Title: Oral History Interview with Alexander M. Rivera, November 30, 2001. Interview C-0297.
Identifier: C-0297
Interviewer: Taylor, Kieran
Interviewee: Rivera, Alexander M.
Subjects: Howard University--Students--History--20th century    National Association for the Advancement of Colored People    African American journalists    Lynching--Southern States    Rivera, Alexander M.    Rivera family    Riots--North Carolina--Wilmington--History--19th century    Anderson, Marian, 1897-1993    Pittsburgh Courier    Military intelligence--United States--History--20th century    Segregation in education--Law and legislation--United States    Civil rights movements--North Carolina--Durham    Ghana--Foreign relations--United States    
Extent: 01:58:12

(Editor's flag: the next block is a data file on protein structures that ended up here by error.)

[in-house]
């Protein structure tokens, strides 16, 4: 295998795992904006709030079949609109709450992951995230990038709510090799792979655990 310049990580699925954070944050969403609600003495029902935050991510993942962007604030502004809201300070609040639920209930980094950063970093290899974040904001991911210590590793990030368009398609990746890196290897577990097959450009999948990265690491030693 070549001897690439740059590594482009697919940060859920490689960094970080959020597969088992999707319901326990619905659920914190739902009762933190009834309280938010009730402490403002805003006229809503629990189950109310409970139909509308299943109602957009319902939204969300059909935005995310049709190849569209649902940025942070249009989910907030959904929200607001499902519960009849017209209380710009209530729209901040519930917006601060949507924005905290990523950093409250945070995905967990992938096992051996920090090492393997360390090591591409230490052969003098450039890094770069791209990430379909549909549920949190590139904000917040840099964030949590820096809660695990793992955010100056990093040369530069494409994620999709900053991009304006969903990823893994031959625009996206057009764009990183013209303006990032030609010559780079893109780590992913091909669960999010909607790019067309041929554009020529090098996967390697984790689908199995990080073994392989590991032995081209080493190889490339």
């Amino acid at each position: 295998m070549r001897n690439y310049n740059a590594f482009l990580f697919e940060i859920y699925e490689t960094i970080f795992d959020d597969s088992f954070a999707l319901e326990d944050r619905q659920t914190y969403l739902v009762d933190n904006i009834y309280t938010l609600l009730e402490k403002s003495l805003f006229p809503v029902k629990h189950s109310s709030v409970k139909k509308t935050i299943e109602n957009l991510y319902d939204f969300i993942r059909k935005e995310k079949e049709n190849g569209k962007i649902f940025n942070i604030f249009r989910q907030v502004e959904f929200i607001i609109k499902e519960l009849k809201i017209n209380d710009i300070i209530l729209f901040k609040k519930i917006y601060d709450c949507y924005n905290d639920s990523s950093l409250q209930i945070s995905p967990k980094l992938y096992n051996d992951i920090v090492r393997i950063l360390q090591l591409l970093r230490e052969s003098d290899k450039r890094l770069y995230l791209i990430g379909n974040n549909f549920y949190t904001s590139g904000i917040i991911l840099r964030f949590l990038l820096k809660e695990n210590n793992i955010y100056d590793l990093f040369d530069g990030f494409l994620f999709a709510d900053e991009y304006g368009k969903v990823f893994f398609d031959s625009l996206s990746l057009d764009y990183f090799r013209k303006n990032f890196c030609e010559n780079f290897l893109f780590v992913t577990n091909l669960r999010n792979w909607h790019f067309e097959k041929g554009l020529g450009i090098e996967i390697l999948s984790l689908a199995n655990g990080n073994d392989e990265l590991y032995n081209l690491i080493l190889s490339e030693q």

Abstract:  This is the first of two interviews with African American photojournalist Alexander M. Rivera. Rivera was born in Greensboro, North Carolina, in 1913. His family settled there after fleeing Wilmington following the race riot of 1898. Rivera recalls his father's involvement in the NAACP during the 1920s and 1930s and the influence of his progressive racial views. Following in his father's footsteps, Rivera became a student at Howard University in the early 1930s but had to leave school to work during the Great Depression. It was during these years that Rivera first began to work as a photojournalist in Washington, D.C. His coverage of Marian Anderson's concert at the Lincoln Memorial was the first major event he covered. In the late 1930s, Rivera returned to North Carolina and finished his education at North Carolina Central College. During World War II, Rivera worked for Naval Intelligence in Norfolk, Virginia. Shortly thereafter, he began to work for the Pittsburgh Courier, covering events in North Carolina, South Carolina, and Virginia. As a photojournalist for the Courier, Rivera covered such events as the Willie Earle lynching in South Carolina, the Isaiah Nixon lynching in Georgia, and the school desegregation cases of the 1950s. In recalling these events, Rivera illuminates the nature of race relations and racial violence that characterized Jim Crow segregation; the impact of the Brown v. Board of Education decision and the role of key players such as Thurgood Marshall; and the changing social landscape. Finally, he recalls his travels to Africa with Richard Nixon in 1957.